Thousands of youth descended on Lisbon, Portugal, for this summer’s World Youth Day. Photo by Victoria Zilio

Mission possible: Canadians at WYD

  • September 14, 2023

For 19-year-old Elizabeth du Quesnay, it was listening to a prompting in her heart that led her to World Youth Day this summer in Lisbon, Portugal.

“I wanted to experience the universal Church in the unique way created by St. Pope John Paul II,” said du Quesnay, a second-year student at the University of Ottawa. “The Lord had really been convicting me about the importance of evangelization and sharing the faith that He had given me, so I decided it was time to learn how to go on mission.”

Du Quesnay, along with 34 other youth, felt called to make the trek to Lisbon with Catholic Christian Outreach (CCO) as a student missionary. The team, co-led by CCO campus missionaries Amanda Ho and JK Quibael, spent a week in Fatima on pilgrimage at the Youth Arise International Conference before heading off to Lisbon for WYD the week of Aug. 1-6.

The student missionaries participated in Rise Up, a newly implemented model of catechesis at WYD. Scattered at locations across the Portuguese capital, Rise Up challenged youth to reflect on core themes in the Francis papacy like integral ecology, social friendship and mercy. CCO’s student missionaries animated the Canadian Gathering and the Blessed Carlo Acutis Centre, both Rise Up sites, through evangelization and outreach.

CCO missionaries hosted a first-class relic of Blessed Carlo Acutis at his centre, which attracted an estimated 25,000 pilgrims. There were opportunities for eucharistic adoration, music and youth testimonies as well as relic veneration. 

Ho, campus team leader for CCO at Toronto Metropolitan University, said that a Canadian delegation was led to Portugal to spread the Gospel.

“Our main mission was to share the Gospel message personally using our Ultimate Relationship booklet (UR) and invite individuals to relationship with Jesus Christ,” said the 26-year-old.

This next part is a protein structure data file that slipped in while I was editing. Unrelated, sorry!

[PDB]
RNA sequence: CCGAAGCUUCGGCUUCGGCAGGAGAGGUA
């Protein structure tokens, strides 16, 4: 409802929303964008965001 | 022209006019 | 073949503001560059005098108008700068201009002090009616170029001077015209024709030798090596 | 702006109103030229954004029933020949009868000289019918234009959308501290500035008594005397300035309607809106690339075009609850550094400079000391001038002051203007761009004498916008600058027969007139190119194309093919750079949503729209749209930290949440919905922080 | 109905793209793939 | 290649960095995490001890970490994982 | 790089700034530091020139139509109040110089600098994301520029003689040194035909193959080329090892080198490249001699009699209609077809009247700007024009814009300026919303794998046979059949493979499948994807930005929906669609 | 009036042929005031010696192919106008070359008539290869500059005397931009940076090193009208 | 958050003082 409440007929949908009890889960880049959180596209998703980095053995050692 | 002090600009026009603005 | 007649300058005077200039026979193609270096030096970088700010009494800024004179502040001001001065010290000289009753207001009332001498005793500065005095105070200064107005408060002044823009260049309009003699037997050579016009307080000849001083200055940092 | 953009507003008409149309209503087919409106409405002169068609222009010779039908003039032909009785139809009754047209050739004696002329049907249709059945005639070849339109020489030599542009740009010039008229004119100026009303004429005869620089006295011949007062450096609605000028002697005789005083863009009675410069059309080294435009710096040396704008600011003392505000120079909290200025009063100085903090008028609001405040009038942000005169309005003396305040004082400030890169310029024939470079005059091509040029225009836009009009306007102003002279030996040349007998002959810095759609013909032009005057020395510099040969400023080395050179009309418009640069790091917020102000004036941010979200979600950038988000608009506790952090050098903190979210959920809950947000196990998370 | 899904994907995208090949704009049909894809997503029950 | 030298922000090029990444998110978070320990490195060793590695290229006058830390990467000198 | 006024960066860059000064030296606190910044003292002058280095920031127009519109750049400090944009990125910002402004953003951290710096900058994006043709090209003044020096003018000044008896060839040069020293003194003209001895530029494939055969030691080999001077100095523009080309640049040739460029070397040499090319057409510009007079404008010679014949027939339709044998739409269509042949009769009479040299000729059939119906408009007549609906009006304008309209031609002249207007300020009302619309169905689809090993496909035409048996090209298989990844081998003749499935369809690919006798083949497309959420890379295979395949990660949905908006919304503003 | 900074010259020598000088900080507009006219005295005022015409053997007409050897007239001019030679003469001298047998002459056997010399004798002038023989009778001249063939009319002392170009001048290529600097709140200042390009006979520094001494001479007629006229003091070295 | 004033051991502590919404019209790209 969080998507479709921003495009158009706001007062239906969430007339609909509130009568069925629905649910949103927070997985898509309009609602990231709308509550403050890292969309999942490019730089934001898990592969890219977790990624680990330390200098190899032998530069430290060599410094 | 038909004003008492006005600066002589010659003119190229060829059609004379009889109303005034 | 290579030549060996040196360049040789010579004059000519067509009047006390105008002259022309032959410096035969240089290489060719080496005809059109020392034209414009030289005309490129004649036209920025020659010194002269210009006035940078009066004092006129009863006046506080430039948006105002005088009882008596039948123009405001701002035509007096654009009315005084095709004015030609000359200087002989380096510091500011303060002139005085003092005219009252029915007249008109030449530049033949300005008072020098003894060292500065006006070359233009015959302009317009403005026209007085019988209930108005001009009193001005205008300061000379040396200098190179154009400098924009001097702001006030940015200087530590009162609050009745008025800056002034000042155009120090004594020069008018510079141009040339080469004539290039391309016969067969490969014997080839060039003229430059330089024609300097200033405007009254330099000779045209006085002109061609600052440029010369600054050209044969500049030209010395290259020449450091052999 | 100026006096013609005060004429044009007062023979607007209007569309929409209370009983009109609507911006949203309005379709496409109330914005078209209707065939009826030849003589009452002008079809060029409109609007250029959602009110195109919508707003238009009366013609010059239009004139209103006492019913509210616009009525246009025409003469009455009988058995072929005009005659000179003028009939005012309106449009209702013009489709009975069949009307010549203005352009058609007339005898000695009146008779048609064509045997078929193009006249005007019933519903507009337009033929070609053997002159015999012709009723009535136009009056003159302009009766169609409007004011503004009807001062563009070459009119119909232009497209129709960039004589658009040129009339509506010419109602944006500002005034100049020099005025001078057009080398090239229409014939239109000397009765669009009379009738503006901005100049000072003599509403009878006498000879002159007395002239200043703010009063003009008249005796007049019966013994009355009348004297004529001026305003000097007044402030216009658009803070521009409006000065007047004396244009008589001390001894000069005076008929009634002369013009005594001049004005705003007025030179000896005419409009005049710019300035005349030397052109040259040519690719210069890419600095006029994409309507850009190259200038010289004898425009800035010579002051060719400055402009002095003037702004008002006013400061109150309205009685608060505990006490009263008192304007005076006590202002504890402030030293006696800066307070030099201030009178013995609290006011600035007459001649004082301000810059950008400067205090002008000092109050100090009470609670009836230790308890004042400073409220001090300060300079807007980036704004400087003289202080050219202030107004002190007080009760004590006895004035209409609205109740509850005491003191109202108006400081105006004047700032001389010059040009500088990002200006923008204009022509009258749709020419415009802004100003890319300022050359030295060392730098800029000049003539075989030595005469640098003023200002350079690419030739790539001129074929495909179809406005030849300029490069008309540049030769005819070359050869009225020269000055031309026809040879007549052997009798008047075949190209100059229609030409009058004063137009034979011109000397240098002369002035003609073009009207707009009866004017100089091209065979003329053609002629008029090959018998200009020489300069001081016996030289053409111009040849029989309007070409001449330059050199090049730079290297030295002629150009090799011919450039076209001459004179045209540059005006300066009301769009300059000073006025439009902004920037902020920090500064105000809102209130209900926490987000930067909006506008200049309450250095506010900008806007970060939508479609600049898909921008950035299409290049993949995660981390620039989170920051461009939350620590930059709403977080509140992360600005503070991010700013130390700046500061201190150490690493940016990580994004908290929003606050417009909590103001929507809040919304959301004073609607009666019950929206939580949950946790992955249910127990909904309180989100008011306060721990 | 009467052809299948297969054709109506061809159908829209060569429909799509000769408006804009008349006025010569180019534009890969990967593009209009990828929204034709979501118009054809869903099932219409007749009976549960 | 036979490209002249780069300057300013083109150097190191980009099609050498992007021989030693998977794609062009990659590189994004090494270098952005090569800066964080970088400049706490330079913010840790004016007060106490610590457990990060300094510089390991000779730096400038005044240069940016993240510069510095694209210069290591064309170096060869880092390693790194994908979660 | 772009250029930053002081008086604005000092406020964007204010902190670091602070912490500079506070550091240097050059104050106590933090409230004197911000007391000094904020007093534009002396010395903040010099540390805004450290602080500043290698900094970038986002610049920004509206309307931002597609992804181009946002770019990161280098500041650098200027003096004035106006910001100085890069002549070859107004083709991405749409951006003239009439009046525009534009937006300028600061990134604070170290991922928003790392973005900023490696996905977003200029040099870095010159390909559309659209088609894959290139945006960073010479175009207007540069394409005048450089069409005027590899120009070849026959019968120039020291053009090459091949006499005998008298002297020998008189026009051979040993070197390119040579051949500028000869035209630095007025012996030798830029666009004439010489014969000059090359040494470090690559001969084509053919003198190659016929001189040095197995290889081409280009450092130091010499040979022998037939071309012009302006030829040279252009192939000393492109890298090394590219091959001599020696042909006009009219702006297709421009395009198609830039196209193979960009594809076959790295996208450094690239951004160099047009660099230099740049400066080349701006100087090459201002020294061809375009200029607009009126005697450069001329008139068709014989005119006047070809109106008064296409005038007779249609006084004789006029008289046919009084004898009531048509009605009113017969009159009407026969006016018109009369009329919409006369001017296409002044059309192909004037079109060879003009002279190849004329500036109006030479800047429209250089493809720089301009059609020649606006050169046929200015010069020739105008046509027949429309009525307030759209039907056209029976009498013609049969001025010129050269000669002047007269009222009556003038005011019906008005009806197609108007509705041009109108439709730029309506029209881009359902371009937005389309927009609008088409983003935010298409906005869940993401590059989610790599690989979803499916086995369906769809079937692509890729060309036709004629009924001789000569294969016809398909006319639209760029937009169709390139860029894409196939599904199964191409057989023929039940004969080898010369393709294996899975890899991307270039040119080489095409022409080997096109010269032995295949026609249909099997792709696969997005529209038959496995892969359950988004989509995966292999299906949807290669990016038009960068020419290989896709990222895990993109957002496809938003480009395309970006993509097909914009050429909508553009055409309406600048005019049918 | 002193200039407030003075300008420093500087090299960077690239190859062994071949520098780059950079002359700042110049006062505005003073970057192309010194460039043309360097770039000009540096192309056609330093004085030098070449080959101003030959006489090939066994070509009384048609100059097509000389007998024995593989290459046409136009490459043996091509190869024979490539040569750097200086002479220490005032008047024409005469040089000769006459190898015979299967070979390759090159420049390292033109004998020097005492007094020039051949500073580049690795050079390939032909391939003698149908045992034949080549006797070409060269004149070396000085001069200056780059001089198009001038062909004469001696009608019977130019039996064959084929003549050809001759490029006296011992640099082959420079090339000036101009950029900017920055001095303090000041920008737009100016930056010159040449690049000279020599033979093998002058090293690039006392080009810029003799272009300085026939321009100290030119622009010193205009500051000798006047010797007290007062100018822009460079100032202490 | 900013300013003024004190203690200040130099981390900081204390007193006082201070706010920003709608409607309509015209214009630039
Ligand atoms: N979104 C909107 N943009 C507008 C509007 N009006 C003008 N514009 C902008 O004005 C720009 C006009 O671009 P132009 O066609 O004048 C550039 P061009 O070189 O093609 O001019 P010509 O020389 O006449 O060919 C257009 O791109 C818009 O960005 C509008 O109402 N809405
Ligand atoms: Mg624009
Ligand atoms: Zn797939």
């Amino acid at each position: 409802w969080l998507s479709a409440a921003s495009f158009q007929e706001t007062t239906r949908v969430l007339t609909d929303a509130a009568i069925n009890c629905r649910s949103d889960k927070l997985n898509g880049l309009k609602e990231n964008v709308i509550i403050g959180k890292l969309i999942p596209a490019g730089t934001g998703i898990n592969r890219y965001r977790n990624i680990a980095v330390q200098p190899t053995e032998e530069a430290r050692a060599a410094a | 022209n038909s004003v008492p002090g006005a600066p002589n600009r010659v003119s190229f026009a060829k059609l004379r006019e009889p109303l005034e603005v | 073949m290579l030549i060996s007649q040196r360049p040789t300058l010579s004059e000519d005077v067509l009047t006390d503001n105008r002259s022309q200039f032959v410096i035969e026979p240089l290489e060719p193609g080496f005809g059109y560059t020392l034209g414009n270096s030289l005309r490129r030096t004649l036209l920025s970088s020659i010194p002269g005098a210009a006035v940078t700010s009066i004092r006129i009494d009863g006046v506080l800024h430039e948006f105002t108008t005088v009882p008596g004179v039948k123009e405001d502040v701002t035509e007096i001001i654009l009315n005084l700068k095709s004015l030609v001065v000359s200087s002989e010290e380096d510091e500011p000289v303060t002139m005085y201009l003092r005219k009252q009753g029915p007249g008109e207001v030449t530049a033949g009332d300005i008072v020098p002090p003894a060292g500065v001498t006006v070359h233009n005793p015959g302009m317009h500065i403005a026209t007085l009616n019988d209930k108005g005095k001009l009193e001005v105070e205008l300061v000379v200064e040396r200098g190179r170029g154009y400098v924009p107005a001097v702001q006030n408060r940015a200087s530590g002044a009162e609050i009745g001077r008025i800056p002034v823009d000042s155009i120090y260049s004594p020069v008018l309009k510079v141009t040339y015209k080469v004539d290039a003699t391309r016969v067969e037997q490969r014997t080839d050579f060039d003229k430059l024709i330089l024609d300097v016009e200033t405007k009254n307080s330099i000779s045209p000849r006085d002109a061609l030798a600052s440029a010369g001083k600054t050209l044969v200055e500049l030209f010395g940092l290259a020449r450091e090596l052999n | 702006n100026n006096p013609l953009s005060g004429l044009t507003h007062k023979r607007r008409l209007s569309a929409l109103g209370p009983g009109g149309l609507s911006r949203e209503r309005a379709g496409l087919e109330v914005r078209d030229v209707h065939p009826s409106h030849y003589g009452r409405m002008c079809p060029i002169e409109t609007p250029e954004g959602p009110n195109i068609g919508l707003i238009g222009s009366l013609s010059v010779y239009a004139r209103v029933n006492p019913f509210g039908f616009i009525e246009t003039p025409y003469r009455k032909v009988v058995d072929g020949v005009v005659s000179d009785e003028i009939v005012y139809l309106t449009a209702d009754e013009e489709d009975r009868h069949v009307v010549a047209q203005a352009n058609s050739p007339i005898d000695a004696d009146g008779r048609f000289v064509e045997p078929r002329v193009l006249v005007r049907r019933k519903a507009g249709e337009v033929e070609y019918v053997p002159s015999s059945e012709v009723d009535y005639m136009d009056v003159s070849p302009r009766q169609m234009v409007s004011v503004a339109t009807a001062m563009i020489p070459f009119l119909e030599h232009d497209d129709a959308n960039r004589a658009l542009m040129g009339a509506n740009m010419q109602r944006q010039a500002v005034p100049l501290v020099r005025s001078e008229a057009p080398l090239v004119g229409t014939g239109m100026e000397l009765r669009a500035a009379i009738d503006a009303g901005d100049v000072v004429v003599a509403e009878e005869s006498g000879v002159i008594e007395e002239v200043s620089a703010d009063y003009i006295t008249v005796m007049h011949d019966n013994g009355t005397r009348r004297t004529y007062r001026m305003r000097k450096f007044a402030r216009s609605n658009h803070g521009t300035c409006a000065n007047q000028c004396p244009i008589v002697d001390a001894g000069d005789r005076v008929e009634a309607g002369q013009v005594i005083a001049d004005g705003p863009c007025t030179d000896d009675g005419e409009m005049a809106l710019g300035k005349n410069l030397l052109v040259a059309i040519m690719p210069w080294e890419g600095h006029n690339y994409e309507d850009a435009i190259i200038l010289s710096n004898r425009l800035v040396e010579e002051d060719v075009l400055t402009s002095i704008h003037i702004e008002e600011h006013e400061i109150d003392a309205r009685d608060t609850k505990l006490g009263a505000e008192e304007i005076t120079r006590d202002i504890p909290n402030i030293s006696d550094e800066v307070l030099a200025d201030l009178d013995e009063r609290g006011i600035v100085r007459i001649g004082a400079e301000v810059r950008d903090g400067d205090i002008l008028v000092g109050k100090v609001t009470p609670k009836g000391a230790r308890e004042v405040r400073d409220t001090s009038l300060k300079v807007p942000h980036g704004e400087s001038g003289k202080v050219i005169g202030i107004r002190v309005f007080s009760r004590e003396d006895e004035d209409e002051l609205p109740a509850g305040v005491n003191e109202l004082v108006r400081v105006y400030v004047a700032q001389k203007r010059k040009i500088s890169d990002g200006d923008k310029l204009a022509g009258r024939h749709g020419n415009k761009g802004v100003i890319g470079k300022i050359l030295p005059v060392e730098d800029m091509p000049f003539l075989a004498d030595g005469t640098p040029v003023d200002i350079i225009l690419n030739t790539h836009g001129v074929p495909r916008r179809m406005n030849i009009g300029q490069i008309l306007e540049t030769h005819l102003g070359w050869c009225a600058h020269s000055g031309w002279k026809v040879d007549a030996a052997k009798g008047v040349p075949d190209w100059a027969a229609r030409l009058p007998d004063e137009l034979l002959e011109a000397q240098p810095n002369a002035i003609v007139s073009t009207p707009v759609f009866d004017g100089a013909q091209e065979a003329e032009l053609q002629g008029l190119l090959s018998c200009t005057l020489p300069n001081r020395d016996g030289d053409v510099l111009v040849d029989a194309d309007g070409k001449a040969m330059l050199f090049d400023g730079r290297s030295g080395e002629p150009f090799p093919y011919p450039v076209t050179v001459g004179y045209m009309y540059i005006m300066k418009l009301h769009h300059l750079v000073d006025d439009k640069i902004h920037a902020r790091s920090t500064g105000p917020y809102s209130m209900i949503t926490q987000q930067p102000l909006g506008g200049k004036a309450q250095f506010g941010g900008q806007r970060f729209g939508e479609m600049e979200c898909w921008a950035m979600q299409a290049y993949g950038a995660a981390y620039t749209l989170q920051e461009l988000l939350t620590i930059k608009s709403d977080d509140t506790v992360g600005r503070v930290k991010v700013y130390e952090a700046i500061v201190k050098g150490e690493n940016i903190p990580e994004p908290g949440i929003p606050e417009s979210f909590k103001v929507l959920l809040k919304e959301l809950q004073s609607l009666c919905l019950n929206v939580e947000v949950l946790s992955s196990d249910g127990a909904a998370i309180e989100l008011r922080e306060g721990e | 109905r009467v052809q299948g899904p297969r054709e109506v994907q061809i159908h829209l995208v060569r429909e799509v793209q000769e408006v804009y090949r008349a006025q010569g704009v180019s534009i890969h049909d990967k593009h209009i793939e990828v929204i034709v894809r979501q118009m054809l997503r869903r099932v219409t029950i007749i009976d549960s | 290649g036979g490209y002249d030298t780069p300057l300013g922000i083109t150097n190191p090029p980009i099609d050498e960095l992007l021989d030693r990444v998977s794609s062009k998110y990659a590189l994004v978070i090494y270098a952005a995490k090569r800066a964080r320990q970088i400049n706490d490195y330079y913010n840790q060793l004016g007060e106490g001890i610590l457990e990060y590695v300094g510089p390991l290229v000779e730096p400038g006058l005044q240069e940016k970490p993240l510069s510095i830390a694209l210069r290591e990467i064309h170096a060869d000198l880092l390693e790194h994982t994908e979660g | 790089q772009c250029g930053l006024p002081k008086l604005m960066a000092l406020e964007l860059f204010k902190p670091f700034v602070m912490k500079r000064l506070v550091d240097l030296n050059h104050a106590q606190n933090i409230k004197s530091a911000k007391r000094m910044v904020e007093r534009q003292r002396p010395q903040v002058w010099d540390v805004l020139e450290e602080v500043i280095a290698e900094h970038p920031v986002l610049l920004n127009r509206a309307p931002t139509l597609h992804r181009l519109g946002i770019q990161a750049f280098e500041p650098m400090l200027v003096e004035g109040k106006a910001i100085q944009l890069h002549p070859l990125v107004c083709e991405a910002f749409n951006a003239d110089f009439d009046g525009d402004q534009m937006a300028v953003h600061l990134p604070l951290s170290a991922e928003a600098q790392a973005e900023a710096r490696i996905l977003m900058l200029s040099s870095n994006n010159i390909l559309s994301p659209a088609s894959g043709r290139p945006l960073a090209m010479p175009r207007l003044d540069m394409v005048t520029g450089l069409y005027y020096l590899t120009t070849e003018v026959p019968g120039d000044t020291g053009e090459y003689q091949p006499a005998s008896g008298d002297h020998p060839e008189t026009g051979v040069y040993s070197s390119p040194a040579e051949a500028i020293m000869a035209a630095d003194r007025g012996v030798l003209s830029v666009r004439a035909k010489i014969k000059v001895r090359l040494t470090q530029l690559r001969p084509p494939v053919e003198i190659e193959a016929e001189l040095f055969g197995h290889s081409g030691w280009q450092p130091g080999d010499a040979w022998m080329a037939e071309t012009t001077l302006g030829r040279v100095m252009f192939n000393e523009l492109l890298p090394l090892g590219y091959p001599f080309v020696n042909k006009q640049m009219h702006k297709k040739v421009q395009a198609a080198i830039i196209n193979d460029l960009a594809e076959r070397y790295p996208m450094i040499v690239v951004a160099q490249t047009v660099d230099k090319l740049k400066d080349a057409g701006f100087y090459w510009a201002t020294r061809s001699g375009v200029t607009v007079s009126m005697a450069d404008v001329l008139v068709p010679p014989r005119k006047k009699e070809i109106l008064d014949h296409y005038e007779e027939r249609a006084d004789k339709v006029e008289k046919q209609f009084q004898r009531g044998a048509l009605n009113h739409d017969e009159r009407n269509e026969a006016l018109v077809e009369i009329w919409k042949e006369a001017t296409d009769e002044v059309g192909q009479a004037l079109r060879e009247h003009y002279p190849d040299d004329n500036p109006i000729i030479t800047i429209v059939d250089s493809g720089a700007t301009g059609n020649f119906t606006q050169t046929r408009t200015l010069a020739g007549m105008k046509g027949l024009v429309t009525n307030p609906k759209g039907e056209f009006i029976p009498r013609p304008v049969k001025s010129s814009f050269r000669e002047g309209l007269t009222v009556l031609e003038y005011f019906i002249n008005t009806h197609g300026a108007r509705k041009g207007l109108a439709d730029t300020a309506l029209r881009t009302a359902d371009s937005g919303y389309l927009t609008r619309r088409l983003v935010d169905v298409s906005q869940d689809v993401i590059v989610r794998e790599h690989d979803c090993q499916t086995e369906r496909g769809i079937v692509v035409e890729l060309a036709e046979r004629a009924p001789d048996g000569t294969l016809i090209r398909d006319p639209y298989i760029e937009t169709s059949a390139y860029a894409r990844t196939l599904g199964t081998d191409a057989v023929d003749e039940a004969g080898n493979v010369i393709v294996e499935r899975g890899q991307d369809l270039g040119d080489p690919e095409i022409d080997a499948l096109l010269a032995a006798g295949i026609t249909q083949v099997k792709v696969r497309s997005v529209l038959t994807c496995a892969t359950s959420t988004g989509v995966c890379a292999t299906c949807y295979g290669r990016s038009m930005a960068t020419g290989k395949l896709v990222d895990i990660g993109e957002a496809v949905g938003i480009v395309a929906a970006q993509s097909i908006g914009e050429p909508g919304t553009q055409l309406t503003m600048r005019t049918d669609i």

The UR booklet is CCO’s tool for evangelization that tries to explain the Gospel in a way that encourages young people to personally encounter Christ.

“When I shared the UR for the first time with a girl who opened her heart to Jesus, I felt a joy well up inside of me that I had never felt before. Despite my initial fears about sharing the faith, the Lord gave me so much grace to overcome, and I had no idea that it was possible to be that happy over someone returning to the Lord or coming to Him for the first time,” said du Quesnay, who is majoring in second language teaching.

It was a joy to see young people grow in their faith, said Ho.

“It was a huge gift to my own missionary heart to witness the student missionaries grow in a heart for the world and in understanding the importance of evangelizing. So many of them experienced great joy the first time they stepped out in courage and faith to share the Gospel personally with someone. This joy of the Gospel propelled them to continue evangelizing, and they each grew in understanding their personal call from Jesus to engage in His great commission,” said Ho.

Victoria Zilio’s path to WYD was a bit different than du Quesnay’s and Ho’s. Having been connected through a friend, she went to Lisbon with a diocesan group from British Columbia as a pilgrim, not a missionary. The “Days in the Diocese” — the week preceding WYD — was most rewarding for Zilio. 

“We went about a week early to Porto. Families from the parish took us into their homes. We got an idea of what Portuguese culture was like as if we were actually living in the country,” said Zilio, who is currently working as an early childhood educator in Orangeville, Ont. “The families that hosted us are people I want in my life now — and definitely at my wedding.”

The Days in the Diocese, which spanned 17 dioceses across mainland Portugal and the islands, integrated young people into parish dioceses to foster a true experience of mission and evangelization in the Catholic Church.

Emerging themes from WYD for Zilio were vulnerability and faith.

“In not having a hotel or an Airbnb to go back to, we were completely dependent on total strangers to take us in and to feed us. I was allowing myself to become voluntarily vulnerable, becoming helpless so I could be more dependent on God. The sense of peace I felt in my uncertainty was very surreal and impactful,” she said. 

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